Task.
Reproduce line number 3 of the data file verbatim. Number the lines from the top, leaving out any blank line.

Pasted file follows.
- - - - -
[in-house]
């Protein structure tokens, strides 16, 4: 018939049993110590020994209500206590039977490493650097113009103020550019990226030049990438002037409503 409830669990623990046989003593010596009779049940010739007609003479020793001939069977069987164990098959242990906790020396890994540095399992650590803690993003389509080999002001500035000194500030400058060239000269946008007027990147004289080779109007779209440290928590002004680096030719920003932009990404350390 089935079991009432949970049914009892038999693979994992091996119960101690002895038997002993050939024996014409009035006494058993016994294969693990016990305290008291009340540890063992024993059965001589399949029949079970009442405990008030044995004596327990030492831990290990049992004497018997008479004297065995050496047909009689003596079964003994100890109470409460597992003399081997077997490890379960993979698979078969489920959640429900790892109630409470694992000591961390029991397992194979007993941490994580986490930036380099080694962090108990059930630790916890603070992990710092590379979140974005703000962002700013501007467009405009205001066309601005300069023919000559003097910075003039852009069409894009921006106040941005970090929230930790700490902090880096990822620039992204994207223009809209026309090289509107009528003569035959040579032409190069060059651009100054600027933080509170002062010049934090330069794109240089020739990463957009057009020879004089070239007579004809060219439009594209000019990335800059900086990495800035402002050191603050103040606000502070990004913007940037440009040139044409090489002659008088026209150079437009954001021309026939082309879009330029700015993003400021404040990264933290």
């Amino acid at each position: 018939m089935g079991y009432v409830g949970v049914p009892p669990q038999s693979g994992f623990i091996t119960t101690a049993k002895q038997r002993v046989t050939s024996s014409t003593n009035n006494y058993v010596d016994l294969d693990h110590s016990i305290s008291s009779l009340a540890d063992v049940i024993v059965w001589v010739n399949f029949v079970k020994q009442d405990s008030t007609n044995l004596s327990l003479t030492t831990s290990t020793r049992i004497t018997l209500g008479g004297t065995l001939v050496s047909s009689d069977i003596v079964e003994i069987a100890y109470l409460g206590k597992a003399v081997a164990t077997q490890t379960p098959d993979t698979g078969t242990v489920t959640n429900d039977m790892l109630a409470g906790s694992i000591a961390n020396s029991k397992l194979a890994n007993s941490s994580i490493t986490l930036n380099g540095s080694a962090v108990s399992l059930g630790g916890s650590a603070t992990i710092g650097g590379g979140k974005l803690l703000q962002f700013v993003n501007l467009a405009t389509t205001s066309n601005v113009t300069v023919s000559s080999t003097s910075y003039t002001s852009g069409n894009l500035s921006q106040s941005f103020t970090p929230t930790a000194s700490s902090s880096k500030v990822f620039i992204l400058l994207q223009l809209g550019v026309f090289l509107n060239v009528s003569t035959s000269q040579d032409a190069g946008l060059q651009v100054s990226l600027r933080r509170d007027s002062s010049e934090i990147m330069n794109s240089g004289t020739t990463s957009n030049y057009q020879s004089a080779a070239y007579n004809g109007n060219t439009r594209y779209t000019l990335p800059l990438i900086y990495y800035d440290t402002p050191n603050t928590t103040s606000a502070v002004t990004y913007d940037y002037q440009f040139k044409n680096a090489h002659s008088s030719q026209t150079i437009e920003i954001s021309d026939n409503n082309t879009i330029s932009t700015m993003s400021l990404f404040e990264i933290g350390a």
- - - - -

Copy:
């Amino acid at each position: 018939m089935g079991y009432v409830g949970v049914p009892p669990q038999s693979g994992f623990i091996t119960t101690a049993k002895q038997r002993v046989t050939s024996s014409t003593n009035n006494y058993v010596d016994l294969d693990h110590s016990i305290s008291s009779l009340a540890d063992v049940i024993v059965w001589v010739n399949f029949v079970k020994q009442d405990s008030t007609n044995l004596s327990l003479t030492t831990s290990t020793r049992i004497t018997l209500g008479g004297t065995l001939v050496s047909s009689d069977i003596v079964e003994i069987a100890y109470l409460g206590k597992a003399v081997a164990t077997q490890t379960p098959d993979t698979g078969t242990v489920t959640n429900d039977m790892l109630a409470g906790s694992i000591a961390n020396s029991k397992l194979a890994n007993s941490s994580i490493t986490l930036n380099g540095s080694a962090v108990s399992l059930g630790g916890s650590a603070t992990i710092g650097g590379g979140k974005l803690l703000q962002f700013v993003n501007l467009a405009t389509t205001s066309n601005v113009t300069v023919s000559s080999t003097s910075y003039t002001s852009g069409n894009l500035s921006q106040s941005f103020t970090p929230t930790a000194s700490s902090s880096k500030v990822f620039i992204l400058l994207q223009l809209g550019v026309f090289l509107n060239v009528s003569t035959s000269q040579d032409a190069g946008l060059q651009v100054s990226l600027r933080r509170d007027s002062s010049e934090i990147m330069n794109s240089g004289t020739t990463s957009n030049y057009q020879s004089a080779a070239y007579n004809g109007n060219t439009r594209y779209t000019l990335p800059l990438i900086y990495y800035d440290t402002p050191n603050t928590t103040s606000a502070v002004t990004y913007d940037y002037q440009f040139k044409n680096a090489h002659s008088s030719q026209t150079i437009e920003i954001s021309d026939n409503n082309t879009i330029s932009t700015m993003s400021l990404f404040e990264i933290g350390a």